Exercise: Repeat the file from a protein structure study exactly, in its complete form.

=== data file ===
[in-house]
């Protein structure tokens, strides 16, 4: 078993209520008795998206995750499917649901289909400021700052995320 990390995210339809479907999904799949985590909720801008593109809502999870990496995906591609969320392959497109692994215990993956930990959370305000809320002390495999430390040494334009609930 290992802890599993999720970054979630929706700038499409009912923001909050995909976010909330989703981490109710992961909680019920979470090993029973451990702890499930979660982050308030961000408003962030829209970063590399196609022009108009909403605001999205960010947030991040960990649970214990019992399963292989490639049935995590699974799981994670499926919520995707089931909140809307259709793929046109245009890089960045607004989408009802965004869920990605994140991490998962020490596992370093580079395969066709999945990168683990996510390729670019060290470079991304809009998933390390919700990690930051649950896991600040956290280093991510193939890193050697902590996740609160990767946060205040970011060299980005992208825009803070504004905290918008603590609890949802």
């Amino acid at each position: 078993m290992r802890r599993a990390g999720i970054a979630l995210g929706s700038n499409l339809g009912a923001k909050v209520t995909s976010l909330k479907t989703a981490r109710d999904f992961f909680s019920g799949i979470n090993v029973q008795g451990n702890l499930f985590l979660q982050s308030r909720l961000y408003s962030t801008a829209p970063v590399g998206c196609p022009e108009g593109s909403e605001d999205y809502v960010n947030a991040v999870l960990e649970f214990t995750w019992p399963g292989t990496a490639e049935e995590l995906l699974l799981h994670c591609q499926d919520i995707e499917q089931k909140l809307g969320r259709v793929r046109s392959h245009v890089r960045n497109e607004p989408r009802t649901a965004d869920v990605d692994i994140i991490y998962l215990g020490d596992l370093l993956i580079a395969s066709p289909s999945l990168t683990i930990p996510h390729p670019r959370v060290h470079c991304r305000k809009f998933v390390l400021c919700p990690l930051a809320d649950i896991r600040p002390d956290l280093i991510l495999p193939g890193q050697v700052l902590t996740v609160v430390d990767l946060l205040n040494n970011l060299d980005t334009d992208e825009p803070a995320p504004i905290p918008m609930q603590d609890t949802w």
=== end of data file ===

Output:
[in-house]
């Protein structure tokens, strides 16, 4: 078993209520008795998206995750499917649901289909400021700052995320 990390995210339809479907999904799949985590909720801008593109809502999870990496995906591609969320392959497109692994215990993956930990959370305000809320002390495999430390040494334009609930 290992802890599993999720970054979630929706700038499409009912923001909050995909976010909330989703981490109710992961909680019920979470090993029973451990702890499930979660982050308030961000408003962030829209970063590399196609022009108009909403605001999205960010947030991040960990649970214990019992399963292989490639049935995590699974799981994670499926919520995707089931909140809307259709793929046109245009890089960045607004989408009802965004869920990605994140991490998962020490596992370093580079395969066709999945990168683990996510390729670019060290470079991304809009998933390390919700990690930051649950896991600040956290280093991510193939890193050697902590996740609160990767946060205040970011060299980005992208825009803070504004905290918008603590609890949802």
């Amino acid at each position: 078993m290992r802890r599993a990390g999720i970054a979630l995210g929706s700038n499409l339809g009912a923001k909050v209520t995909s976010l909330k479907t989703a981490r109710d999904f992961f909680s019920g799949i979470n090993v029973q008795g451990n702890l499930f985590l979660q982050s308030r909720l961000y408003s962030t801008a829209p970063v590399g998206c196609p022009e108009g593109s909403e605001d999205y809502v960010n947030a991040v999870l960990e649970f214990t995750w019992p399963g292989t990496a490639e049935e995590l995906l699974l799981h994670c591609q499926d919520i995707e499917q089931k909140l809307g969320r259709v793929r046109s392959h245009v890089r960045n497109e607004p989408r009802t649901a965004d869920v990605d692994i994140i991490y998962l215990g020490d596992l370093l993956i580079a395969s066709p289909s999945l990168t683990i930990p996510h390729p670019r959370v060290h470079c991304r305000k809009f998933v390390l400021c919700p990690l930051a809320d649950i896991r600040p002390d956290l280093i991510l495999p193939g890193q050697v700052l902590t996740v609160v430390d990767l946060l205040n040494n970011l060299d980005t334009d992208e825009p803070a995320p504004i905290p918008m609930q603590d609890t949802w």